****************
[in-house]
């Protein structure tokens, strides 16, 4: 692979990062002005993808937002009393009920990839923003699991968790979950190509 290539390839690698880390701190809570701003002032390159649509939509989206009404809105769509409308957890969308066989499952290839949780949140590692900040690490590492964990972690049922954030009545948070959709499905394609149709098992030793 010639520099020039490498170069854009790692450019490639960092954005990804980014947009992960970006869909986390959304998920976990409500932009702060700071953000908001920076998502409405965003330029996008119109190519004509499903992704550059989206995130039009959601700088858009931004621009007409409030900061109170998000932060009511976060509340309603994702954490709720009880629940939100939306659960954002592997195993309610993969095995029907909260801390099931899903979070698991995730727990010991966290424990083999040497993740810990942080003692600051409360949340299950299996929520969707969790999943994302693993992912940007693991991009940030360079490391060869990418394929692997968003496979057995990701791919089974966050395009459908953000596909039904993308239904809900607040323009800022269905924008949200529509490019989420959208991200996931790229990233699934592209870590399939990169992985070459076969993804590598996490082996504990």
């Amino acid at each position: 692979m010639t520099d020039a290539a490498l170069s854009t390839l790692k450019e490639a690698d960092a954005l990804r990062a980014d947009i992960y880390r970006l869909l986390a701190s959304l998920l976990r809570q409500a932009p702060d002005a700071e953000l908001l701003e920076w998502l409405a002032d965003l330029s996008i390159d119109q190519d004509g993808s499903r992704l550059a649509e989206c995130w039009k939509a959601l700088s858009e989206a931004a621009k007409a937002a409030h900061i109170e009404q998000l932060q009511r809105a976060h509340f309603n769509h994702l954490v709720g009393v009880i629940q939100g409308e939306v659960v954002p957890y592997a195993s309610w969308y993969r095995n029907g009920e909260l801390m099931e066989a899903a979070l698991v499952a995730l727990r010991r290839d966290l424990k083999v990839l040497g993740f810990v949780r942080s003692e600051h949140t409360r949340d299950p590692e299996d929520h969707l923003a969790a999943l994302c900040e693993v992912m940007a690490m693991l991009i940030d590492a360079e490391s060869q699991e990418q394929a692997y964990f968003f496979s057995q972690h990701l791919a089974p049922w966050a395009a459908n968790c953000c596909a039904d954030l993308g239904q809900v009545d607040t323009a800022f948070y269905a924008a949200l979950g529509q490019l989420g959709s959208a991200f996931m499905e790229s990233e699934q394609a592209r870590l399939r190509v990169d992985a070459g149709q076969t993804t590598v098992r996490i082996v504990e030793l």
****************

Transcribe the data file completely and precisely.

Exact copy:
[in-house]
């Protein structure tokens, strides 16, 4: 692979990062002005993808937002009393009920990839923003699991968790979950190509 290539390839690698880390701190809570701003002032390159649509939509989206009404809105769509409308957890969308066989499952290839949780949140590692900040690490590492964990972690049922954030009545948070959709499905394609149709098992030793 010639520099020039490498170069854009790692450019490639960092954005990804980014947009992960970006869909986390959304998920976990409500932009702060700071953000908001920076998502409405965003330029996008119109190519004509499903992704550059989206995130039009959601700088858009931004621009007409409030900061109170998000932060009511976060509340309603994702954490709720009880629940939100939306659960954002592997195993309610993969095995029907909260801390099931899903979070698991995730727990010991966290424990083999040497993740810990942080003692600051409360949340299950299996929520969707969790999943994302693993992912940007693991991009940030360079490391060869990418394929692997968003496979057995990701791919089974966050395009459908953000596909039904993308239904809900607040323009800022269905924008949200529509490019989420959208991200996931790229990233699934592209870590399939990169992985070459076969993804590598996490082996504990």
């Amino acid at each position: 692979m010639t520099d020039a290539a490498l170069s854009t390839l790692k450019e490639a690698d960092a954005l990804r990062a980014d947009i992960y880390r970006l869909l986390a701190s959304l998920l976990r809570q409500a932009p702060d002005a700071e953000l908001l701003e920076w998502l409405a002032d965003l330029s996008i390159d119109q190519d004509g993808s499903r992704l550059a649509e989206c995130w039009k939509a959601l700088s858009e989206a931004a621009k007409a937002a409030h900061i109170e009404q998000l932060q009511r809105a976060h509340f309603n769509h994702l954490v709720g009393v009880i629940q939100g409308e939306v659960v954002p957890y592997a195993s309610w969308y993969r095995n029907g009920e909260l801390m099931e066989a899903a979070l698991v499952a995730l727990r010991r290839d966290l424990k083999v990839l040497g993740f810990v949780r942080s003692e600051h949140t409360r949340d299950p590692e299996d929520h969707l923003a969790a999943l994302c900040e693993v992912m940007a690490m693991l991009i940030d590492a360079e490391s060869q699991e990418q394929a692997y964990f968003f496979s057995q972690h990701l791919a089974p049922w966050a395009a459908n968790c953000c596909a039904d954030l993308g239904q809900v009545d607040t323009a800022f948070y269905a924008a949200l979950g529509q490019l989420g959709s959208a991200f996931m499905e790229s990233e699934q394609a592209r870590l399939r190509v990169d992985a070459g149709q076969t993804t590598v098992r996490i082996v504990e030793l």